I plan to review a bunch of recording equipment on this blog in hopes that I can help you in your buying decisions.
And I thought it would make sense to start with the stuff I own and use every day.
So here goes — my reviews of each piece of equipment/software I use to record.
Table of contents:
- Audio-Technica AT2035 large diaphragm condenser microphone
- ElectroVoice N/D 257 dynamic cardioid microphone
- Realistic Radio Shack 33-1070c omnidirectional microphone
- Akai Professional LPK25 (25-key MIDI controller)
- Focusrite Scarlett 2i2 USB audio interface
- Acer Aspire Microsoft laptop
- Sennheiser HD280PRO headphones
- Harmon/Kardon HK395 Dell 7E840 speakers
- Addictive Drums 2 drum plugin
- Reaper digital audio workstation
Audio-Technica AT2035 Large Diaphragm Condenser Microphone
I bought this mic years ago at the recommendation of an engineer friend in Nashville. At the time, it was a great buy.
For just $150, it’s the perfect mic for beginner producers, and Audio-Technica is a reliable name.
It has a switchable 80 Hz high-pass filter, which will cut out lower frequencies (like rumbling noises or unwanted bass sounds). And the -10 dB pad switch reduces the input level by 10dB, which is good for recording anything loud (like a screaming vocalist or percussion).
I use this guy on just about everything — vocals, acoustic guitar, piano — and he picks up nice sound. Of course, if you spend more money, you’ll probably get a higher quality mic.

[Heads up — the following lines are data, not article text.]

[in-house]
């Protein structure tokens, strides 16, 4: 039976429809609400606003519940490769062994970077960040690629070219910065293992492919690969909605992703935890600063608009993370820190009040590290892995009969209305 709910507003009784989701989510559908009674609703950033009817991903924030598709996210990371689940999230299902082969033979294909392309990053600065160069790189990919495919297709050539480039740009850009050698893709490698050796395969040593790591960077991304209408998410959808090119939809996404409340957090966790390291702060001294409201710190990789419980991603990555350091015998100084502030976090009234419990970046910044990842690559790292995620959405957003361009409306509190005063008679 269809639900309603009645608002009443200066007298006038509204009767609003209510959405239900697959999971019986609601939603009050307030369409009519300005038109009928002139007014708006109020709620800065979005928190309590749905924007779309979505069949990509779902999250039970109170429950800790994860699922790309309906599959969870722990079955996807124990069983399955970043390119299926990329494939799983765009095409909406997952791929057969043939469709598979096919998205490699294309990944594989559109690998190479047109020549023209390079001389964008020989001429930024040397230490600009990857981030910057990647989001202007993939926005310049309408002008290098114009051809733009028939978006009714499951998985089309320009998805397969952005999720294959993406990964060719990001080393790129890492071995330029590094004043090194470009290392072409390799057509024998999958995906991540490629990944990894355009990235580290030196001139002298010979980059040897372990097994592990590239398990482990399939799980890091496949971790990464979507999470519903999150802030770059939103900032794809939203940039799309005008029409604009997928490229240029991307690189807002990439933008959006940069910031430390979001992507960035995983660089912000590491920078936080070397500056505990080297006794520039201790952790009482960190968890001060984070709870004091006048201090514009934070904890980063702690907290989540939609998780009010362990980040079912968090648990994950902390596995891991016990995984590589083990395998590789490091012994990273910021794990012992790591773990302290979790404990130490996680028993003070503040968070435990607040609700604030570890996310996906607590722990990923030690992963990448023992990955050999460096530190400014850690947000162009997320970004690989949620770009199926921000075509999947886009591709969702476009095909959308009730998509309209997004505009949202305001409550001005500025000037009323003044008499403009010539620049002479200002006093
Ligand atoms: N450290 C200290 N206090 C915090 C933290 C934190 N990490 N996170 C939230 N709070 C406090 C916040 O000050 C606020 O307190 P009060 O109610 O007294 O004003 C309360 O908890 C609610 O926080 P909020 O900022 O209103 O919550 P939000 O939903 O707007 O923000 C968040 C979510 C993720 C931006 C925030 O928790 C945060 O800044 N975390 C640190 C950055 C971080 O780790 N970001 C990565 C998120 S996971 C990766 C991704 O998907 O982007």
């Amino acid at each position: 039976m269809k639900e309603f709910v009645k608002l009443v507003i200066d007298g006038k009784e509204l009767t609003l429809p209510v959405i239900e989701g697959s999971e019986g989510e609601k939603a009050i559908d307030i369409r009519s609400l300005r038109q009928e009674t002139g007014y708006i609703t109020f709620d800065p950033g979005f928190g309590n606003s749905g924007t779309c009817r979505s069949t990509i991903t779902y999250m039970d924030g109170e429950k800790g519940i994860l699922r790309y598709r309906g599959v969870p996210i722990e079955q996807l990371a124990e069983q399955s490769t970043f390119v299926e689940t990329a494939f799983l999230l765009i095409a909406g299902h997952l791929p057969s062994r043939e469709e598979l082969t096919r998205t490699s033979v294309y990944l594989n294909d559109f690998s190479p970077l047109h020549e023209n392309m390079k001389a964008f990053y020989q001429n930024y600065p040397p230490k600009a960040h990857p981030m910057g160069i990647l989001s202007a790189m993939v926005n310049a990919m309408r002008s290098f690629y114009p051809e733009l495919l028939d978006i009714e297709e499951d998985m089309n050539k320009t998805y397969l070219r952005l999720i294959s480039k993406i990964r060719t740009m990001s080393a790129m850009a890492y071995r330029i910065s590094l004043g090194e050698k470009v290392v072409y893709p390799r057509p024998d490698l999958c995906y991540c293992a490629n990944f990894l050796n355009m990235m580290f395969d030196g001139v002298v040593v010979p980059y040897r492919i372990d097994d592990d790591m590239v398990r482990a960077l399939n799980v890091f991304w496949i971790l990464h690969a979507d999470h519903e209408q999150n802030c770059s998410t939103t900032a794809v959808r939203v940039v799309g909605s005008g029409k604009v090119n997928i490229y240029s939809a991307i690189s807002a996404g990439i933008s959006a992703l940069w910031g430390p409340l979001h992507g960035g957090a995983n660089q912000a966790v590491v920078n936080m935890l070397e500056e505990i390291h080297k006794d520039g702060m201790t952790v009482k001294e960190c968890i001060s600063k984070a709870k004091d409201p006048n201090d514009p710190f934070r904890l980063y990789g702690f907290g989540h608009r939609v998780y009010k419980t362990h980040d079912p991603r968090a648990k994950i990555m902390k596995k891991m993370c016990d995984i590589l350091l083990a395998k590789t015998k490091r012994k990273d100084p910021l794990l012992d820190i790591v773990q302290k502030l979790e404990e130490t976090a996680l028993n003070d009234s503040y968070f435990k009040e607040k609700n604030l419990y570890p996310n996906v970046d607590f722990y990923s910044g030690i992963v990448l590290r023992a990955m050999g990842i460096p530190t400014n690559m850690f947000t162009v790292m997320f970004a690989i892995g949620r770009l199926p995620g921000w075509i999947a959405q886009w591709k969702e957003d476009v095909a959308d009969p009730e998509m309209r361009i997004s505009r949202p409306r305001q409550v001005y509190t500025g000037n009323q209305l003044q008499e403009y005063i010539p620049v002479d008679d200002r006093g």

But the AT2035 is a great place to start for DIY musicians on a tighter budget.
ElectroVoice N/D 257 Dynamic Cardioid Microphone
Not on Amazon, but more details here
I took this mic off of a karaoke machine at Goodwill and acted like they were selling it on its own. The cashier asked someone how much it was — I think I ended up paying maybe a few bucks.
And because I got it at Goodwill, I always treated it like a no-good backup mic. I never gave it a shot. It just sat in a box somewhere.
But recently, I looked it up to see what kind of reviews it had. And boy was I happy with what I found. Engineers on the forum website GearSlutz.com (trashy name, classy people) praised it.
One person said the N/D 257 was better than the SM58, which is the standard for dynamic, hand-held mics.
“I did a A/B comparison with the SM58 and the EV 257,” this person wrote. “I was amazed on how much better the 257 sounded. The 58 was all midrange, while the 257 gave a much better representation of my voice.”
I don’t have an SM58 to compare my 257 to, but I’ll say this — I’m surprised by how good the 257 sounds. It’s clear and crisp and my acoustic guitar sounds beautiful through it.
They’re hard to find, but if you just Google it, you can find a 257A or 257B.
Realistic Radio Shack 33-1070c Omnidirectional Microphone
Not on Amazon, but more details here
Oh, did I say I took one mic off of that karaoke machine? I meant to say I bought two mics that day at Goodwill. This was the other one. I’m not sure I spent more than $10 on that trip.
The only context I have for this mic is we once used it to mic a cajón for the recording/filming of my song “Work Hard.” And it actually sounded decent.
So if you’re in the market for a very cheap omnidirectional mic that sounds decent on percussion instruments, the 1070c could be a good option.
Akai Professional LPK25 (25-Key MIDI Controller)
After running into issues with my piano-tuning software, I decided to use my piano plugin, Addictive Keys, which lets me record real piano sounds with a keyboard. So I bought an Akai Professional LPK25 25-key MIDI controller for about $80.
And I love it.
The keys are smaller than regular keys, but still a good size for my fingers (which some have called “fat”). And you get two octaves at once with the option of shifting the octaves up and down the piano.
There is a sustain button that works like a sustain pedal, but it has taken practice working it with my pinky so I can play chords and the bass note(s).